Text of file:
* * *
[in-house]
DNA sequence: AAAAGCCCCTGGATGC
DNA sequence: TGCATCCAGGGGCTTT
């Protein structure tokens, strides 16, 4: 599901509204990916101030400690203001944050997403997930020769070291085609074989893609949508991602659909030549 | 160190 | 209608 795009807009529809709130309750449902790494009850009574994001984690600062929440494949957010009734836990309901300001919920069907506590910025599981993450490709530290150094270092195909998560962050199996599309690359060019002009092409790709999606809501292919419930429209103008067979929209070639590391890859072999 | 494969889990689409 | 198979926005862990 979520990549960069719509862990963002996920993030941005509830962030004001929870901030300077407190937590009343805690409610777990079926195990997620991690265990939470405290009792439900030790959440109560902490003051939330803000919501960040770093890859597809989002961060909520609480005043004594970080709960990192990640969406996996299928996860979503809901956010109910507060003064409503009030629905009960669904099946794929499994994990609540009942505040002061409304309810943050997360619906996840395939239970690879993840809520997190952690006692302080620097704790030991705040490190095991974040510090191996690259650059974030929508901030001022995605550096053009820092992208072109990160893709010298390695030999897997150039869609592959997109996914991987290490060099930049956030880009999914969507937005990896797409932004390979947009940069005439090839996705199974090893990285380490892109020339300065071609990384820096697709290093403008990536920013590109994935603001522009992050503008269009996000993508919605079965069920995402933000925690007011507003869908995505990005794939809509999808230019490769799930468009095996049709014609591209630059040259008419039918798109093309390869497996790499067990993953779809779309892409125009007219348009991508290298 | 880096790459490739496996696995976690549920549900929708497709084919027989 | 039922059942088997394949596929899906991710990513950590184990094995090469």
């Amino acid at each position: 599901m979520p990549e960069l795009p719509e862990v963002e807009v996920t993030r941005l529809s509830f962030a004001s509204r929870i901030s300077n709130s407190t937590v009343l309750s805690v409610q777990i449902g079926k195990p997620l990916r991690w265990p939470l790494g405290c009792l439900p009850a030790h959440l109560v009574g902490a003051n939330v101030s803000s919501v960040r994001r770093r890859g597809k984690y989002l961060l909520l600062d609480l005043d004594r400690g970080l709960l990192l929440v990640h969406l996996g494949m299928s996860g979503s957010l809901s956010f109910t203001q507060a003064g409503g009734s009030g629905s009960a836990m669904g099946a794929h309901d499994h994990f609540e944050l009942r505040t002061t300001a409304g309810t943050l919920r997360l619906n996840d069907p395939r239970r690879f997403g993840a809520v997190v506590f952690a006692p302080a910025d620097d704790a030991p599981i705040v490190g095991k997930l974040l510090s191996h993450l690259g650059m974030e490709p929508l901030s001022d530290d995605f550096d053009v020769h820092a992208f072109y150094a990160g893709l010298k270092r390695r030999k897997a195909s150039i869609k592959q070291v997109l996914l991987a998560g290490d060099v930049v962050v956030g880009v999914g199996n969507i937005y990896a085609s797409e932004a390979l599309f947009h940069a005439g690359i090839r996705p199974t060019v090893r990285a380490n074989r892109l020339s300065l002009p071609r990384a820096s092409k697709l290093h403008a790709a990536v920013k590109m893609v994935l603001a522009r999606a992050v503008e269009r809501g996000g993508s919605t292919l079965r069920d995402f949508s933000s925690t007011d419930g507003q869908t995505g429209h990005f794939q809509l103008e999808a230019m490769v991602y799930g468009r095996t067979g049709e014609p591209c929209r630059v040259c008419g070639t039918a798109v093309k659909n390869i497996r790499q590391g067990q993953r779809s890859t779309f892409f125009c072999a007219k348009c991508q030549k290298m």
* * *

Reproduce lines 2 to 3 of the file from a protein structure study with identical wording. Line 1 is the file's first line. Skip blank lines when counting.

DNA sequence: AAAAGCCCCTGGATGC
DNA sequence: TGCATCCAGGGGCTTT